In the April 21, 2020 Federal Register, the Federal Emergency Management Agency (FEMA) will publish additional exemptions and clarifications to its general halt to exports of personal protective equipment (PPE) from the United States. These export restrictions will remain in place until August 10, 2020.
FEMA’s notice seeks to clarify and expand its prior April 10, 2020 notice and exclusions released by U.S. Customs and Border Protection (CBP). For more information on this general halt, please see our previous client alert.
From its original April 10, 2020 general detention order, FEMA initially only exempted exports satisfying existing supply agreements from U.S. manufacturers for the export and sale of covered products provided the agreement was in place prior to January 1, 2020 and “so long as at least 80 percent of such manufacturer’s domestic production of such covered materials, on a per item basis, was distributed in the United States in the preceding 12 months.” CBP then issued an internal memorandum stating informally that it would exempt, among other things, the following:
- Exports to Canada or Mexico
- Exports to U.S. government entities such as U.S. military bases overseas
- Exports by U.S. government agencies
- Exports by U.S. charities
- Exports by critical infrastructure industries for the protection of their workers
- Express or mail parcels that do not meet the "commercial quantity" (i.e., valued more than $2,500 and containing more than 10,000 units of PPE)
- In-transit shipments
FEMA’s April 21, 2020 clarification formalizes some of the above exemptions by explicitly exempting the following additional exports from detention:
- Shipments to U.S. commonwealths and territories, including Guam, American Samoa, Puerto Rico, U.S. Virgin Islands and the Commonwealth of the Northern Mariana Islands (including the Minor Outlying Islands). The notice clarifies that exports to U.S. territories and not “exports” for purposes of the Order.
- Exports of covered materials by nonprofit or nongovernmental organizations that are solely for donation to foreign charities or governments for free distribution (not sale) at their destination(s). (A letter of attestation that the shipment meets these requirements must be submitted to CBP)
- Intracompany transfers of covered materials by U.S. companies from domestic facilities to company-owned or affiliated foreign facilities. (A letter of attestation that the shipment meets these requirements must be submitted to CBP)
- Shipments of covered materials that are exported solely for assembly in medical kits and diagnostic testing kits destined for U.S. sale and delivery. (A letter of attestation that the shipment meets these requirements must be submitted to CBP)
- Sealed, sterile medical kits and diagnostic testing kits where only a portion of the kit is made up of one or more covered materials that cannot be easily removed without damaging the kits.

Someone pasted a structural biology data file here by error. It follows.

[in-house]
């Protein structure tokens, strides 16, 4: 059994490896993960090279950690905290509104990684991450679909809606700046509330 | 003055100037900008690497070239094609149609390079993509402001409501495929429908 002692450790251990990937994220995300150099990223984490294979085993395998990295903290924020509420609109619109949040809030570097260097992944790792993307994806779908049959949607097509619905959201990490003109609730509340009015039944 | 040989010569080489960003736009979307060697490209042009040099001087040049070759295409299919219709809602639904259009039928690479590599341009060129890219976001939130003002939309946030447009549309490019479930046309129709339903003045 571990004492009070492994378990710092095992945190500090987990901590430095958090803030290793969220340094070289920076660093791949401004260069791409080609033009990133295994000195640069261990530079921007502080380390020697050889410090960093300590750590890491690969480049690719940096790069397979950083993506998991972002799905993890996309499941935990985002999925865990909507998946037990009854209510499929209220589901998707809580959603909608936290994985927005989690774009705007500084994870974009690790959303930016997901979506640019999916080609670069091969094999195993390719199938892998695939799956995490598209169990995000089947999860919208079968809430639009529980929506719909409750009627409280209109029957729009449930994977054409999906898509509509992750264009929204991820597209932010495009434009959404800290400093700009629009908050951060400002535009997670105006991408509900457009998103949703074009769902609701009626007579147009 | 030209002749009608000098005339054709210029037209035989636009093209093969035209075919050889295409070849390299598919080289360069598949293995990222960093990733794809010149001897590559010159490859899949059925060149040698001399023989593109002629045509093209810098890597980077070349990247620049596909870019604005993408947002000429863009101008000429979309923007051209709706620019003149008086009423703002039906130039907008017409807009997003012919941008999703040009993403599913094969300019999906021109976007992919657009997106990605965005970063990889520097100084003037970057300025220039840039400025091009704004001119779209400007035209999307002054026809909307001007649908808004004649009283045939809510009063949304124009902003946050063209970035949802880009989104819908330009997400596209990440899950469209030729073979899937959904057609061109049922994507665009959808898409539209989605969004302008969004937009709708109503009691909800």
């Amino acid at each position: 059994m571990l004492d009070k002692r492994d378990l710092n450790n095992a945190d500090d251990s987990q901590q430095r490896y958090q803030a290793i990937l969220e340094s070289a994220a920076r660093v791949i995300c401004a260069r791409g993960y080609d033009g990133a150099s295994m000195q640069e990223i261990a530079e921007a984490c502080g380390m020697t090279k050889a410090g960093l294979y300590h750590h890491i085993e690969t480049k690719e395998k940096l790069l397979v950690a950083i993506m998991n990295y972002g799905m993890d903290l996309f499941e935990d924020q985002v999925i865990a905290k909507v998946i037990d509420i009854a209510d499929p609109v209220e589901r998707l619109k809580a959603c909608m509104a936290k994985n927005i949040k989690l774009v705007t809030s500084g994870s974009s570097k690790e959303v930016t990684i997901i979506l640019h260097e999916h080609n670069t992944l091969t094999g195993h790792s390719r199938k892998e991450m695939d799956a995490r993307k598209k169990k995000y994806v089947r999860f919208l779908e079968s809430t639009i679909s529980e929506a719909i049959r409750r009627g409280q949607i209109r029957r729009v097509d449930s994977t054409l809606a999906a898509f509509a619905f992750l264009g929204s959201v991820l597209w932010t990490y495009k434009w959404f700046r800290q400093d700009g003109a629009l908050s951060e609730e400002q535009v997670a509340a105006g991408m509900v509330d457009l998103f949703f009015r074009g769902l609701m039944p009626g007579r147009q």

- Declared diplomatic shipments from foreign embassies and consulates to their home countries. These may be shipped via intermediaries (logistics providers) but are shipped from and consigned to foreign governments.
- Shipments to overseas U.S. military addresses, foreign service posts (e.g., diplomatic post offices), and embassies.
- In-transit merchandise: Shipments in transit through the United States with a foreign shipper and consignee, including shipments temporarily entered into a warehouse or temporarily admitted to a foreign trade zone. (A letter of attestation that the shipment meets these requirements will be required to be submitted to CBP)
- Shipments for which the final destination is Canada or Mexico. (A letter of attestation that the shipment meets these requirements and is not for transshipment through Canada or Mexico will be required to be submitted to CBP)
- Shipments by or on behalf of the U.S. federal government, including its military.
FEMA has reserved the right to waive or amend these exemptions at any time if determined necessary to promote the national defense. Further, CBP retains discretionary authority to refuse application of any of the above exemptions if it determines that an exporter is trying to circumvent the new FEMA review requirements or if it determines “that any manufacturer, broker, distributor, exporter, or shipper of any covered materials is intentionally modifying its shipments in a way to take advantage of one or more of these exemptions.”
It is worth noting that several of the above exemptions require that an attestation be filed with CBP and posted via CBP’s Automated Commercial Environment (ACE) document imaging system. While there is no required format, the attestation should identify the corresponding exemption claimed, provide shipment specific details indicating qualification and the products’ end use, and incorporate a statement that the information is true and accurate to the best of the exporter’s knowledge, including that the exporter is aware of the penalties for providing false information.
As the number of cases around the world grows, Faegre Drinker’s Coronavirus Resource Center is available to help you understand and assess the legal, regulatory and commercial implications of COVID-19.